I'm in the process of restoring a badly neglected Griswold No. 8 waffle iron (885 886 if it makes any difference). I've got all of the cast iron parts stripped down and re-seasoned and just started working on the badly rusted Alaskan coil handles. I got the majority of the rust off with a long carbonic acid bath and some light sanding with 600 grit sandpaper, but found some unexpected bright areas that almost look like the remains of hot galvanization:

Griswold handles

I'd like to give them an authentic finish, but I can't find any information as to what the factory finish (if any) was on the handles. Does anyone know if they were galvanized, or if not, how they were finished?

  • 1
    FYI, we generally handle equipment questions more about the actual cooking aspects of the equipment, so there might not be a lot of knowledge about things like this around here. There's some discussion on meta: meta.cooking.stackexchange.com/q/2141/1672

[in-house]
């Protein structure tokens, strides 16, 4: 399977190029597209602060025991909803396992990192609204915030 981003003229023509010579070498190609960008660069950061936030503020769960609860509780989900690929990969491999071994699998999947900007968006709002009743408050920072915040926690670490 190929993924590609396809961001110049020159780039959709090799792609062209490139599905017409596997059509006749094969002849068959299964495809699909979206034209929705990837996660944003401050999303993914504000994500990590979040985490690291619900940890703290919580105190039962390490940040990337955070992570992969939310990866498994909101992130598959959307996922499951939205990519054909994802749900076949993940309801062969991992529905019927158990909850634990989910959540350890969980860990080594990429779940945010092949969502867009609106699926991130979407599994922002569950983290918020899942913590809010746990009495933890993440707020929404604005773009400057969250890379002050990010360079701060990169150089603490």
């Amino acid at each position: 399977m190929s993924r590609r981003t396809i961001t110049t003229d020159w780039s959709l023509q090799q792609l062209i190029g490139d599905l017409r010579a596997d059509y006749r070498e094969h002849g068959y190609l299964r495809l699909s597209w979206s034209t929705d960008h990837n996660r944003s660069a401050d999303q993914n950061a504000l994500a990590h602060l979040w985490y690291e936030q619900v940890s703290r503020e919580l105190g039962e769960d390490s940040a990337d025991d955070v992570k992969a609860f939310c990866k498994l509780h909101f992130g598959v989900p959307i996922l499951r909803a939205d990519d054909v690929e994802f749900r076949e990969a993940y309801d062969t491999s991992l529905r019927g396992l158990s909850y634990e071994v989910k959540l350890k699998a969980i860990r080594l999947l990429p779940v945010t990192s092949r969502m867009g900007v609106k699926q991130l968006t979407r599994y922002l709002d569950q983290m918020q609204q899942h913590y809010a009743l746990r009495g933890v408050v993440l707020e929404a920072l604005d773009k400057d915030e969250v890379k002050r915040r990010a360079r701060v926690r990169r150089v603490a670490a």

– Cascabel
    Dec 18, 2015 at 15:44
  • @Jefromi - responded on meta.
    – Comintern
    Dec 18, 2015 at 18:46

2 Answers 2


If you are trying to obtain an even color, you can paint them with 'Stove Black' which is great for unpainted cast iron and raw metal that will get a lot of heat. It will give you a dull matt finish and can develop a nice patina. I would not put any on the waffle iron part where food will touch.


They were probably originally galvanized, and you might find somewhere locally that will dip them for you for a few bucks.

As an alternative you might oil them up and season them like the rest of the waffle iron. You're not looking for a "perfect" coating like the cooking surface, but just enough of a coating to prevent rust. If it doesn't work out you could easily strip them down and have them galvanized.

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